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Re: Passwords in the clear update

From: John Kemp <john.kemp@nokia.com>
Date: Thu, 09 Oct 2008 12:27:57 -0400
Message-ID: <48EE310D.5030708@nokia.com>
To: "ext Ray Denenberg, Library of Congress" <rden@loc.gov>
CC: elharo@metalab.unc.edu, noah_mendelsohn@us.ibm.com, Jonathan Rees <jar@creativecommons.org>, David Orchard <orchard@pacificspirit.com>, www-tag@w3.org

ext Ray Denenberg, Library of Congress wrote:
> From: "Elliotte Harold" <elharo@metalab.unc.edu>
>>  I now think
>> the only reasonable answer is that clear text passwords are never
>> acceptable. Full stop. Any suggestion that they might be acceptable in
>> some circumstances is irresponsible. We need to bite the bullet and
>> accept that.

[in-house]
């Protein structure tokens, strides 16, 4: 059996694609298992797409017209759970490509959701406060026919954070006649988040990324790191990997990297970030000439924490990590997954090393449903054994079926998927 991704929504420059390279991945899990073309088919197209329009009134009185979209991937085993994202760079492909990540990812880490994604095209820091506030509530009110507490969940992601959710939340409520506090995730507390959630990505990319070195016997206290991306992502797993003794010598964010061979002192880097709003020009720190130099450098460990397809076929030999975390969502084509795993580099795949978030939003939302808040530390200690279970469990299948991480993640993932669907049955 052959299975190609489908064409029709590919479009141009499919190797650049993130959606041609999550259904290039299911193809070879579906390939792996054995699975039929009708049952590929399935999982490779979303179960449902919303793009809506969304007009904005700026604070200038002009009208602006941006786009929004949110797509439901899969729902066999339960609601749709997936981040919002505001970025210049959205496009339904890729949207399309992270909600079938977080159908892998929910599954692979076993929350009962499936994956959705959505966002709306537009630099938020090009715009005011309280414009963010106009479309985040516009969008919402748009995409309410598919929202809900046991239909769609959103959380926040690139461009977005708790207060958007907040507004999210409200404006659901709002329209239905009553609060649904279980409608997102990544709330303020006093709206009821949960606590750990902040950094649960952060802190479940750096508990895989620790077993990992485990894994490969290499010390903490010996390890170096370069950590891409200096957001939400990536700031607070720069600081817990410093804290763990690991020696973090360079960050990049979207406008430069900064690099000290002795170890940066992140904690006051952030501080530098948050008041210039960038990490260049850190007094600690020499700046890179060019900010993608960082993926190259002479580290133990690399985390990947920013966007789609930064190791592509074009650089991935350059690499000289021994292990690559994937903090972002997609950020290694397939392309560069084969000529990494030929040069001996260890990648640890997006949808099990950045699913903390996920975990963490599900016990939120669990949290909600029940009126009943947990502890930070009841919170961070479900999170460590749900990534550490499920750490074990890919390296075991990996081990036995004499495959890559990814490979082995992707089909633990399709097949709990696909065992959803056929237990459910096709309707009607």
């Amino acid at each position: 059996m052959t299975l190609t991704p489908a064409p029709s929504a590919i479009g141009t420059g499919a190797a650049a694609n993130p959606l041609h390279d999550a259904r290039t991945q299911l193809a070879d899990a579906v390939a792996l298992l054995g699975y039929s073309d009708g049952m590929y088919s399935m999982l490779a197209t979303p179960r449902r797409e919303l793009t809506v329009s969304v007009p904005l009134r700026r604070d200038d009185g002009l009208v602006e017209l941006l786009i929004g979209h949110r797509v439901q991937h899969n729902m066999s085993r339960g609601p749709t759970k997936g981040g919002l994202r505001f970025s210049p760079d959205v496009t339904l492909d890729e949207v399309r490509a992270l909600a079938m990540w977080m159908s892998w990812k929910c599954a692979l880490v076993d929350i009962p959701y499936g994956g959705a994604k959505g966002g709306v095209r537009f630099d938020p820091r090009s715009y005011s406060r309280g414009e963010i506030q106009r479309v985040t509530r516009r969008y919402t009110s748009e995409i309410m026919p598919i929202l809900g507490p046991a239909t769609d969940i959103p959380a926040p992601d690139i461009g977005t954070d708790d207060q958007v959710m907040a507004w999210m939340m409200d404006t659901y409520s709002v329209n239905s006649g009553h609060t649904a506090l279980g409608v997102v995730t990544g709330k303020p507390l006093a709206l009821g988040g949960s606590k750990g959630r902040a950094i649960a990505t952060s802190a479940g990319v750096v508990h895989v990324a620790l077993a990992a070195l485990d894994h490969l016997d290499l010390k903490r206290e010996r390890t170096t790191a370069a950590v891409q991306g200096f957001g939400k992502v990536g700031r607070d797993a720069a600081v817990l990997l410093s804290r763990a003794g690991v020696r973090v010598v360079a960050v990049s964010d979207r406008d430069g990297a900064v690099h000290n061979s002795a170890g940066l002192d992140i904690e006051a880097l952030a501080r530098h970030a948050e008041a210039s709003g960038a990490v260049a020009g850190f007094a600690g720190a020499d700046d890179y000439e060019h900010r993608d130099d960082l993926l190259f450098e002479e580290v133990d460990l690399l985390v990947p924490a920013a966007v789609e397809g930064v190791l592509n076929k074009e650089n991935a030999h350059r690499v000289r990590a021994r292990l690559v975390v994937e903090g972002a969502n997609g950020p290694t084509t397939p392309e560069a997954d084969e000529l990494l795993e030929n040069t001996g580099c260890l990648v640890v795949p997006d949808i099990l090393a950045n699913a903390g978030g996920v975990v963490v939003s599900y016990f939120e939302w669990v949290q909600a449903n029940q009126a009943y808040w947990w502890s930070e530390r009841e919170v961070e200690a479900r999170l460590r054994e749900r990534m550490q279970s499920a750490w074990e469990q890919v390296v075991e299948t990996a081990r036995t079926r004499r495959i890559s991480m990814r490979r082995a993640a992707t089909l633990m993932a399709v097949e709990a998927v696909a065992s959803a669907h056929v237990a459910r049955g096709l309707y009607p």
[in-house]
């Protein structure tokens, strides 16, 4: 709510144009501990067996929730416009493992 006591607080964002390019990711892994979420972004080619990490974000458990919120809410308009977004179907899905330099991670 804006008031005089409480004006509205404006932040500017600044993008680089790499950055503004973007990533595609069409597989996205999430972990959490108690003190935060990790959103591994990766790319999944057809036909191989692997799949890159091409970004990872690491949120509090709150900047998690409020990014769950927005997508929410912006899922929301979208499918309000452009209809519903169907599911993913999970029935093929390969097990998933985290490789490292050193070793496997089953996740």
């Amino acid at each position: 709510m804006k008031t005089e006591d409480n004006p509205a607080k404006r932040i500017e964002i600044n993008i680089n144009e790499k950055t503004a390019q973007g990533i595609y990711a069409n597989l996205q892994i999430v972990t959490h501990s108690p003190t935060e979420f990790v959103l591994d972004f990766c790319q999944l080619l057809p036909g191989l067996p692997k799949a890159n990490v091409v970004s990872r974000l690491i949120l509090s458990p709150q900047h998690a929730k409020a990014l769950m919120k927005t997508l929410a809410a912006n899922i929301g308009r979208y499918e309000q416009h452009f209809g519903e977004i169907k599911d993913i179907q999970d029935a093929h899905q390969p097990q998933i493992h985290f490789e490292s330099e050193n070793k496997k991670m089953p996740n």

> I haven't been a part of this discussion, but I have to weigh in: I just
> think this is simply not true and to assert that it is seems misleading.
> Clearly, *clearly*, there are cases where you have to send a password in the
> clear and there isn't any way around it. The example that comes to mind is
> when the service tells you what password to use, and everyone uses that
> password.  The password might be "password". (The service doesn't care that
> everyone in the world can access it, but it is configured to require a
> password.)

By a password, I think we are talking about some secret piece of 
information shared between one party and another, and intended to be 
kept secret between those two parties.

If, by "password", we *do* mean some piece of information intended to 
remain secret, and intended to be shared between just two parties (not 
more) then I think it should be required (or recommended, should it not 
be possible to require it) that the shared secret is not sent, or (even 
better) stored, in cleartext.

Of course, I do recognize that this is aspirational, and also that 
people may have a looser interpretation of the term "password" than I do.


- johnk
Received on Thursday, 9 October 2008 16:53:56 UTC

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